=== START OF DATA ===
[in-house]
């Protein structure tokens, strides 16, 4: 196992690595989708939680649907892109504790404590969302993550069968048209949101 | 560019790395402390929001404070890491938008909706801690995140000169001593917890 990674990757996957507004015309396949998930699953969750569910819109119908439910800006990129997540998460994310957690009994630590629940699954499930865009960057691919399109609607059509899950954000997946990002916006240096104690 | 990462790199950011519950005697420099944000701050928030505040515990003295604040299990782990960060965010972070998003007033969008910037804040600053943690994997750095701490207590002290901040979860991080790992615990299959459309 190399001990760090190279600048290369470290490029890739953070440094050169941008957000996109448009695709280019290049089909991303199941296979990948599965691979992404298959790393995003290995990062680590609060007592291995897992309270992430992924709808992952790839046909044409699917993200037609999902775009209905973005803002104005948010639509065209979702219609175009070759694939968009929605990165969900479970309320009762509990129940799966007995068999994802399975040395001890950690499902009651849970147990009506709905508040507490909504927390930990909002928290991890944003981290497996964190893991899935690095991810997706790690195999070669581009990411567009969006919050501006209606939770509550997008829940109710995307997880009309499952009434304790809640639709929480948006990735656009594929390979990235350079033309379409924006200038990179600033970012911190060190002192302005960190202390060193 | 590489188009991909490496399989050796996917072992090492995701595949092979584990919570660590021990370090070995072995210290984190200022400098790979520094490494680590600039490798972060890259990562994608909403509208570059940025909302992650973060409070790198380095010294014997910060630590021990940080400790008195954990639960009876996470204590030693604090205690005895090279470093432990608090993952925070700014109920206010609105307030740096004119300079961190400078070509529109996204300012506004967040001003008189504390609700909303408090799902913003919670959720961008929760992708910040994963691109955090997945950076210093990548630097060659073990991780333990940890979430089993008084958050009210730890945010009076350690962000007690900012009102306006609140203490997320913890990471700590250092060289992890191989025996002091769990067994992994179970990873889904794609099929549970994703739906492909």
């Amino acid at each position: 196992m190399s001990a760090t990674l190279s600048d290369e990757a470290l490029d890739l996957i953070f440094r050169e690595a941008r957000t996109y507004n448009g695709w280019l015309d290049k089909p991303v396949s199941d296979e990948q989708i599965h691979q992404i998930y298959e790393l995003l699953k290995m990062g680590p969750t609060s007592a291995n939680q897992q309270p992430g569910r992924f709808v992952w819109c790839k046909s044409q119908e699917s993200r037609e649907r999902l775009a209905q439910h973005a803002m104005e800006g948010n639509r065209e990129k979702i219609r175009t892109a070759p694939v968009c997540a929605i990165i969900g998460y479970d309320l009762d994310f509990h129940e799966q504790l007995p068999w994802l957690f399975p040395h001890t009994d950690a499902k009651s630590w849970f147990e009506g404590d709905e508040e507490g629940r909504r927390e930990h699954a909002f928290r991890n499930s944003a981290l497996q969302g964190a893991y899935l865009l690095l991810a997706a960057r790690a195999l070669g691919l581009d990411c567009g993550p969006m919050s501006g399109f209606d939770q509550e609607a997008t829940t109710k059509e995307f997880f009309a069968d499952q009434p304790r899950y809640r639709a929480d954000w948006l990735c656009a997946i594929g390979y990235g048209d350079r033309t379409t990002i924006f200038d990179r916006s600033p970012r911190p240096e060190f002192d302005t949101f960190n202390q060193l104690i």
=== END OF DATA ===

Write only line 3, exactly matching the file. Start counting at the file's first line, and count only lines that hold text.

């Amino acid at each position: 196992m190399s001990a760090t990674l190279s600048d290369e990757a470290l490029d890739l996957i953070f440094r050169e690595a941008r957000t996109y507004n448009g695709w280019l015309d290049k089909p991303v396949s199941d296979e990948q989708i599965h691979q992404i998930y298959e790393l995003l699953k290995m990062g680590p969750t609060s007592a291995n939680q897992q309270p992430g569910r992924f709808v992952w819109c790839k046909s044409q119908e699917s993200r037609e649907r999902l775009a209905q439910h973005a803002m104005e800006g948010n639509r065209e990129k979702i219609r175009t892109a070759p694939v968009c997540a929605i990165i969900g998460y479970d309320l009762d994310f509990h129940e799966q504790l007995p068999w994802l957690f399975p040395h001890t009994d950690a499902k009651s630590w849970f147990e009506g404590d709905e508040e507490g629940r909504r927390e930990h699954a909002f928290r991890n499930s944003a981290l497996q969302g964190a893991y899935l865009l690095l991810a997706a960057r790690a195999l070669g691919l581009d990411c567009g993550p969006m919050s501006g399109f209606d939770q509550e609607a997008t829940t109710k059509e995307f997880f009309a069968d499952q009434p304790r899950y809640r639709a929480d954000w948006l990735c656009a997946i594929g390979y990235g048209d350079r033309t379409t990002i924006f200038d990179r916006s600033p970012r911190p240096e060190f002192d302005t949101f960190n202390q060193l104690i």